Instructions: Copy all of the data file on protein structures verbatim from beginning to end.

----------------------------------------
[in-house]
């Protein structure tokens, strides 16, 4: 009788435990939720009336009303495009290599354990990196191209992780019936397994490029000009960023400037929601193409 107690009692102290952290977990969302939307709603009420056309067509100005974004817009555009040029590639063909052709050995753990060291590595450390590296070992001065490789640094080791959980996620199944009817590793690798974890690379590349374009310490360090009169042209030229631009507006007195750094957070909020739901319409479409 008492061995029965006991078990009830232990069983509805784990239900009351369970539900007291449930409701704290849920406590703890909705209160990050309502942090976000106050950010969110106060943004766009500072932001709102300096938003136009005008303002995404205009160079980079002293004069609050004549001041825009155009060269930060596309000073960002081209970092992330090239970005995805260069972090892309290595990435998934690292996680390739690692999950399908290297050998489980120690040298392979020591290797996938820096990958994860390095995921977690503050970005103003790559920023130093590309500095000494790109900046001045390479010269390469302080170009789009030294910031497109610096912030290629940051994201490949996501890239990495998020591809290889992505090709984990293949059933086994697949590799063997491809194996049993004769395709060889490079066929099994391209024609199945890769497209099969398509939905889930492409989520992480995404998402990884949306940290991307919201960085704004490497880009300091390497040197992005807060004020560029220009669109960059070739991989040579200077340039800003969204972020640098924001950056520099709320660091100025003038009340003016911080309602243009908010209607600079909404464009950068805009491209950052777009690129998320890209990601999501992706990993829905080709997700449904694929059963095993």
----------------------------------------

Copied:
[in-house]
């Protein structure tokens, strides 16, 4: 009788435990939720009336009303495009290599354990990196191209992780019936397994490029000009960023400037929601193409 107690009692102290952290977990969302939307709603009420056309067509100005974004817009555009040029590639063909052709050995753990060291590595450390590296070992001065490789640094080791959980996620199944009817590793690798974890690379590349374009310490360090009169042209030229631009507006007195750094957070909020739901319409479409 008492061995029965006991078990009830232990069983509805784990239900009351369970539900007291449930409701704290849920406590703890909705209160990050309502942090976000106050950010969110106060943004766009500072932001709102300096938003136009005008303002995404205009160079980079002293004069609050004549001041825009155009060269930060596309000073960002081209970092992330090239970005995805260069972090892309290595990435998934690292996680390739690692999950399908290297050998489980120690040298392979020591290797996938820096990958994860390095995921977690503050970005103003790559920023130093590309500095000494790109900046001045390479010269390469302080170009789009030294910031497109610096912030290629940051994201490949996501890239990495998020591809290889992505090709984990293949059933086994697949590799063997491809194996049993004769395709060889490079066929099994391209024609199945890769497209099969398509939905889930492409989520992480995404998402990884949306940290991307919201960085704004490497880009300091390497040197992005807060004020560029220009669109960059070739991989040579200077340039800003969204972020640098924001950056520099709320660091100025003038009340003016911080309602243009908010209607600079909404464009950068805009491209950052777009690129998320890209990601999501992706990993829905080709997700449904694929059963095993």